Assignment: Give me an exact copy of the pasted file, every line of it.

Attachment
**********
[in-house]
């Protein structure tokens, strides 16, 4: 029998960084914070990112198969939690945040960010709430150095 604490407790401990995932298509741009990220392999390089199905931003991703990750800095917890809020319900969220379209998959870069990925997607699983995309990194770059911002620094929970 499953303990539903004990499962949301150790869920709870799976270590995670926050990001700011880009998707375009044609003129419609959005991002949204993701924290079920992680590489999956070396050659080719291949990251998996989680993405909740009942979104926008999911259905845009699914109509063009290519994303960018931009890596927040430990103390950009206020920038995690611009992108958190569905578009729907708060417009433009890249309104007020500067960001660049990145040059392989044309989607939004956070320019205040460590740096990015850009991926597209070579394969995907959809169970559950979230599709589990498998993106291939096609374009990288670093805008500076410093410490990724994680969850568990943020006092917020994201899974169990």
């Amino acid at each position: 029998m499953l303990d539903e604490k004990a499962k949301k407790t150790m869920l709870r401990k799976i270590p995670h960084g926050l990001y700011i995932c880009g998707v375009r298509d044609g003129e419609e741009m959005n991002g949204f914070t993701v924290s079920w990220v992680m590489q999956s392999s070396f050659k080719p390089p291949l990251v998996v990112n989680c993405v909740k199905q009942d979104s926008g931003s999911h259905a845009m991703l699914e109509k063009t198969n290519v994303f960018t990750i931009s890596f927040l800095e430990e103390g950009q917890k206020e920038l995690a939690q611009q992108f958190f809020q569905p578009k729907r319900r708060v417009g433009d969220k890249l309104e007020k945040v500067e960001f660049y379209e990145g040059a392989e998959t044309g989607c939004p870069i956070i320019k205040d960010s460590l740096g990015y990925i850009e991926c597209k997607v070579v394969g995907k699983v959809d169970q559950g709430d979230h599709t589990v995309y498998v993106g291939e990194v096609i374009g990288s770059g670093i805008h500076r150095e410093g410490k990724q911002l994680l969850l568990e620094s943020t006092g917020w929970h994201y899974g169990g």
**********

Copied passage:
[in-house]
């Protein structure tokens, strides 16, 4: 029998960084914070990112198969939690945040960010709430150095 604490407790401990995932298509741009990220392999390089199905931003991703990750800095917890809020319900969220379209998959870069990925997607699983995309990194770059911002620094929970 499953303990539903004990499962949301150790869920709870799976270590995670926050990001700011880009998707375009044609003129419609959005991002949204993701924290079920992680590489999956070396050659080719291949990251998996989680993405909740009942979104926008999911259905845009699914109509063009290519994303960018931009890596927040430990103390950009206020920038995690611009992108958190569905578009729907708060417009433009890249309104007020500067960001660049990145040059392989044309989607939004956070320019205040460590740096990015850009991926597209070579394969995907959809169970559950979230599709589990498998993106291939096609374009990288670093805008500076410093410490990724994680969850568990943020006092917020994201899974169990």
């Amino acid at each position: 029998m499953l303990d539903e604490k004990a499962k949301k407790t150790m869920l709870r401990k799976i270590p995670h960084g926050l990001y700011i995932c880009g998707v375009r298509d044609g003129e419609e741009m959005n991002g949204f914070t993701v924290s079920w990220v992680m590489q999956s392999s070396f050659k080719p390089p291949l990251v998996v990112n989680c993405v909740k199905q009942d979104s926008g931003s999911h259905a845009m991703l699914e109509k063009t198969n290519v994303f960018t990750i931009s890596f927040l800095e430990e103390g950009q917890k206020e920038l995690a939690q611009q992108f958190f809020q569905p578009k729907r319900r708060v417009g433009d969220k890249l309104e007020k945040v500067e960001f660049y379209e990145g040059a392989e998959t044309g989607c939004p870069i956070i320019k205040d960010s460590l740096g990015y990925i850009e991926c597209k997607v070579v394969g995907k699983v959809d169970q559950g709430d979230h599709t589990v995309y498998v993106g291939e990194v096609i374009g990288s770059g670093i805008h500076r150095e410093g410490k990724q911002l994680l969850l568990e620094s943020t006092g917020w929970h994201y899974g169990g």